Here is Marketmanilaâ€™s final piece on Budbud Kabog. Seems most of the guests at the EB who have left a comment enjoyed the budbud kabog that I gave out as a parting present. I wasn’t going to post this recipe until early December as part of my Christmas entries, but I figured I should put it earlier in case you wanted to practice. I made that batch of around 300 pieces from a recipe taught to me my Manang Lima, a budbud vendor in Mandaue, Cebu who has been selling this delicacy for 30+ years. A few weeks ago she graciously agreed to come to my office in Cebu and in our makeshift kitchen out back, she spent 4 hours teaching me how to make her special budbud from start to finish with lots of helpful tips in between. She also graciously agreed that I could publish her recipe and felt strongly, as I do, that delicacies such as these should be preserved for future generations. This type of suman is her most expensive retail item, and as such, fewer and fewer people are purchasing itâ€¦ but she still makes it 2-3 times a week and for special orders of 100 pieces or more. At PHP7 each retail, and less if you buy by the hundred (PHP500-600), her budbuds are among the best I have tasted, clearly a hand-made labor of love. Readers in Cebu or those passing through that city are strongly encouraged to give her a call (details below) to order this specialty for the upcoming holidays. A more genuine, humble, passionate and dedicated food artisan, I have rarely come acrossâ€¦
If readers recall, I struggled to figure out a recipe for budbud kabog from scratch. I found this recipe on the net (Recipezaar) and tried it but it didnâ€™t quite work for me and I continued to experiment. After a half dozen attempts and a lot of wasted millet, I finally settled on â€œMarketmanâ€™s version,â€ the recipe here. But I still wanted to have the half-day tutorial from Manang Lima to see if I could improve on the recipe. I am proud to say my recipe (figured out through reverse engineering or trial and error) wasnâ€™t too far from Manangâ€™s but I still got definitive information on the process and stepsâ€¦ For your information, I compared the ingredients used in the three recipes below and you can choose which one suits you best (though I do not recommend the one found on Recipezaar). But first, let me describe the method of Manang before I give you the ingredients. First, rinse your dry millet in clean water, doing this two to three times and removing any obvious foreign matter.
Next, take two kilos of grated coconut (not weighing the shells) and to this add the water specified below (9-10 cups for Manangâ€™s recipe) and smush it with your hands and extract the coconut milkâ€¦
Strain the coconut milk into a medium or large kawali (though I found a nice enameled Le Crueset pot worked better as heat was more evenly distributed) and turn the heat on to medium high and wait until the milk starts to bubble and boil, roughly 10 minutes, depending on how hot your stove isâ€¦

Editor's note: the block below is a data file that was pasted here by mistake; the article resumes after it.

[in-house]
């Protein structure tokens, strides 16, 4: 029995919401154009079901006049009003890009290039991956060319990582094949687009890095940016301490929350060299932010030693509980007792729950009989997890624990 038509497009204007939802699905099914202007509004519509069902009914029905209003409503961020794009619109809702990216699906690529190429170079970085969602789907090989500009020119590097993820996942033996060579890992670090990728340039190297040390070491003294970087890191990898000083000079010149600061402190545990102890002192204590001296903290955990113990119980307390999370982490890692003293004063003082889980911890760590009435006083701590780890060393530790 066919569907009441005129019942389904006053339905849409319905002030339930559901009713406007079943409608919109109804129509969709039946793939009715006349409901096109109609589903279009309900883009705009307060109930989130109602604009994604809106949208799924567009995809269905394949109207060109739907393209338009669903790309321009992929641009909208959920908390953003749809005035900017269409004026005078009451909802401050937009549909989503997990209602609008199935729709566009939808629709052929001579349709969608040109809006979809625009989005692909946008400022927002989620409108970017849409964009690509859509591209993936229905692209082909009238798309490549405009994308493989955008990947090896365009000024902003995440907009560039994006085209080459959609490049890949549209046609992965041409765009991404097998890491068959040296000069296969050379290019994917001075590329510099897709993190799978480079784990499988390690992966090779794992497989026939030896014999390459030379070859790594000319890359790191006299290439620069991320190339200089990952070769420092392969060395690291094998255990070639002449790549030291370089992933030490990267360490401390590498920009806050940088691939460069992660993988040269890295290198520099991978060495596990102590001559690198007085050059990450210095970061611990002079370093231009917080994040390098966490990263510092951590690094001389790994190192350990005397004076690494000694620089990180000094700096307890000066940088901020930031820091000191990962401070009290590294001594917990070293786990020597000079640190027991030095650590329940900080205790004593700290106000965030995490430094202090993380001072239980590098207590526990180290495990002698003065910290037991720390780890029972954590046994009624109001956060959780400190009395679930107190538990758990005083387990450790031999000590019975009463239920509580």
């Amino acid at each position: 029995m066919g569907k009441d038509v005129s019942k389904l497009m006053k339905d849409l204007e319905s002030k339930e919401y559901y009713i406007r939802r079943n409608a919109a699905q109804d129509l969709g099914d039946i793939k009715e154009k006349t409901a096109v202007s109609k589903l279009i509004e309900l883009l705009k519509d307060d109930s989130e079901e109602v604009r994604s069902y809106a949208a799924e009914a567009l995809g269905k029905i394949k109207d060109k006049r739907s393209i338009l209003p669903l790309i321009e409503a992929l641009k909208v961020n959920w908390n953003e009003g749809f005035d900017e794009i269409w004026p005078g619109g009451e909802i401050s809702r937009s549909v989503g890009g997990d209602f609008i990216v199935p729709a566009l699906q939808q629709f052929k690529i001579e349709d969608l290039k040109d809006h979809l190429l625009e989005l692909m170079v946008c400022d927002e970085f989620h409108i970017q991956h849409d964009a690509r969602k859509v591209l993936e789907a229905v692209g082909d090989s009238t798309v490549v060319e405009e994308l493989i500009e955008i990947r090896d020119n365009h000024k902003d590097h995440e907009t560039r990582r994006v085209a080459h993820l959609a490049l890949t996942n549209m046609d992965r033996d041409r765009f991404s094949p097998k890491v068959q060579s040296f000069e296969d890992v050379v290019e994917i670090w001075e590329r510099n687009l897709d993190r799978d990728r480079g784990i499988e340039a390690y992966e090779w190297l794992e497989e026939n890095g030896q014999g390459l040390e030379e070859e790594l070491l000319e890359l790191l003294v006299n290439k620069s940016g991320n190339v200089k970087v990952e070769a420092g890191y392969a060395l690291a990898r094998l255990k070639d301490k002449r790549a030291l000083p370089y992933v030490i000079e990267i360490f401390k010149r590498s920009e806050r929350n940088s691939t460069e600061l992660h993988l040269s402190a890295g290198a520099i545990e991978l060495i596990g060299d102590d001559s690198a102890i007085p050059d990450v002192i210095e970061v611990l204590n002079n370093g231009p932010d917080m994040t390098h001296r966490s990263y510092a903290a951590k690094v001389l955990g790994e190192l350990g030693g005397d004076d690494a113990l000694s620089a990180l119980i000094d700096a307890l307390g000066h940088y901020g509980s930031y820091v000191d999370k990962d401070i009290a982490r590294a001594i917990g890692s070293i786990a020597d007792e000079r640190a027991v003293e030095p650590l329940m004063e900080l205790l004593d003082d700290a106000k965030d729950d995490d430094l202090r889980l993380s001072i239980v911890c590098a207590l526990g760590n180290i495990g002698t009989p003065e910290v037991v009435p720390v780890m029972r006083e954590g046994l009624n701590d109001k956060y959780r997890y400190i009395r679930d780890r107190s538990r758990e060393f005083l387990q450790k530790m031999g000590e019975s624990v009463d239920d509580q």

Add the rinsed millet after the coconut milk reaches a boil and stir frequently to avoid it sticking to the bottom of the pan. The millet will slowly absorb the coconut milk and start to grow in volumeâ€¦ Lower the heat at this point.
Keep stirring until light beads of sweat form in your armpits :), and after about 15 minutes since adding the dry millet, add your sugar and keep stirring another 20 minutes or so until you notice the â€œlanaâ€ or clear coconut oil has formed. It will be a rather thick sludge and you will be sweating by now after working out your arms and shoulders (estimated cooking time after the milk reaches its initial boil is about 30 minutes; adjust heat to medium or lower to prevent burning). Make sure the millet does not stick to the bottom of the pan by constantly stirring. Itâ€™s more physically demanding than making a risottoâ€¦
Take it off the fire and after catching your breath for 3-5 minutes, place about a tablespoon worth of the mixture on pre-heated and cut banana leaves and roll them up nice and tight.
Place this all in a steamer and steam for about 75-80 minutes. Let this cool, wipe the budbud down (banana leaves sometimes have a bit of muck after cooking) and serve this cool. It will keep a day or two outside of the fridge, a few more days if refrigerated and several weeks if frozen soon after you cook and cool it. While I love Manangâ€™s recipe, I do tend to gravitate a bit more to my own as it has a little less sugar and a little more richness from additional coconut milkâ€¦but if I were you, do something right in the middle of Manangâ€™s and Marketmanâ€™s recipe and you should be very happy! I have converted all the recipes to a one kilo amount (5 cups) of millet so you can compare across the three. With just 3-4 ingredients, its amazing how challenging this recipe was to get right!
Manang Lima’s Recipe
Millet – 5 cups
Water added to grated coconut – 9 to 10 cups
Sugar – 3.5 cups
Salt – None
Millet – 5 cups
Water added to grated coconut – 12 to 13 cups
Sugar – 2.5 cups
Salt – None
Millet – 5 cups
Water added to grated coconut – 15 cups
Sugar – 1.9 cups
Salt – 5 teaspoons
I have mentioned before that I thought the Recipezaar recipe was possibly borrowed without attribution from an earlier article by Pia Lim-Castillo on budbud kabog published in Food Magazine, and one of the clues is that the internet version seems to have been made with smaller amounts of ingredients, proportionately reduced, but the resulting servings are those of a much bigger recipe (unless the budbuds are the size of my pinky)â€¦
At any rate, I strongly encourage readers to patronize vendors such as Manang Lima and here are her details, call her for orders if you like. However, she wonâ€™t deliver and you will have to pick it up from Mandaue. The stuff travels well to Manila as well.
Mrs. Lima Abucay
Telephone 032-348-72-98 or 032-345-25-90